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Will using a wrist and forearm blaster build your lower arms?

Will using a wrist and forearm blaster build your lower arms?

The forearm muscles and their surrounding areas are highly visible on the human body. So unless you want to be the butt of small arm jokes, you need to put some serious effort into building up your forearms.

Using a forearm blaster is one way (perhaps the best way) to do just that. And in this concise buying guide, you’ll soon learn why.

Related Post: Vikingstrength Forearm Blaster review

What is a wrist and forearm blaster?

A man working out with his forearm blaster

So, what exactly is a wrist and forearm blaster? If you’ve read our best wrist roller guide, then you’ll know that a forearm blaster is simply the more descriptive name for the old-school forearm device known as the wrist roller.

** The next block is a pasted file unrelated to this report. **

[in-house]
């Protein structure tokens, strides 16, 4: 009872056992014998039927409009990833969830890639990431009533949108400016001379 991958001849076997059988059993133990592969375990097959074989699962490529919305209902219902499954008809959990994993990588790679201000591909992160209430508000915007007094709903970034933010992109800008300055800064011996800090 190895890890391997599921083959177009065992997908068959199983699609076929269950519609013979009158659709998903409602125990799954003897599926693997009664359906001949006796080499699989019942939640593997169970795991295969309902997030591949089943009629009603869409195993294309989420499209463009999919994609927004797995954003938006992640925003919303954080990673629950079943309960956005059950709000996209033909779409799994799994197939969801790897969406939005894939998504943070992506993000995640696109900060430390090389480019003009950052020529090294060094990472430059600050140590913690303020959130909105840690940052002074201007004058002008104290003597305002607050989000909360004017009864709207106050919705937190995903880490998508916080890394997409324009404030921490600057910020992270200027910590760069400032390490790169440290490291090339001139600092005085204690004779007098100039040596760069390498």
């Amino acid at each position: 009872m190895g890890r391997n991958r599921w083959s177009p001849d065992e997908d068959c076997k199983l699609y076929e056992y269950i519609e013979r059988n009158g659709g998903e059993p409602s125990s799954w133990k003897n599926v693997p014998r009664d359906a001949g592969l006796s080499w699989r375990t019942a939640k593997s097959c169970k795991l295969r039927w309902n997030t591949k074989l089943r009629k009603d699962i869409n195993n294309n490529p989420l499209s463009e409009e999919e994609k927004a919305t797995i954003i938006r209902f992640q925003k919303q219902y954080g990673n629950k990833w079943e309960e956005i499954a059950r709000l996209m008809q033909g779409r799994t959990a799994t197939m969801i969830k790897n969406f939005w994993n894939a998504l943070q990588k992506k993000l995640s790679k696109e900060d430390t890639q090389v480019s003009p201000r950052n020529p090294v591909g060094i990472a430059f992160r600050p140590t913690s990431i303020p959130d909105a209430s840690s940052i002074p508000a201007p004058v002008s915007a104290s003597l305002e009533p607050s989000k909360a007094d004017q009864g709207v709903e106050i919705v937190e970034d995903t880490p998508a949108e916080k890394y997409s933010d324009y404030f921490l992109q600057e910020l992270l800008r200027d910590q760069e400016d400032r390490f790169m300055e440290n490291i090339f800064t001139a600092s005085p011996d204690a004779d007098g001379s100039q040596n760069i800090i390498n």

This forearm workout tool increases your lower arm strength, size, and endurance, by making you lift a heap of weights by repeatedly flexing and/or extending your wrists.

Essentially, your forearms are like a crane that has to lift up the heavy load.

The blaster is considered an old-school piece of gym equipment because it’s been around since the 1940s/50s and was used by many bodybuilders of that era as a mass building tool. However, because a no-frills workout device is not very marketable, it’s not as popular as it once was, which means that few people ever realize the benefits of using one.

Instead, lifters flock to the latest new supplement and ignore toptier training devices like the aptly named forearm blaster.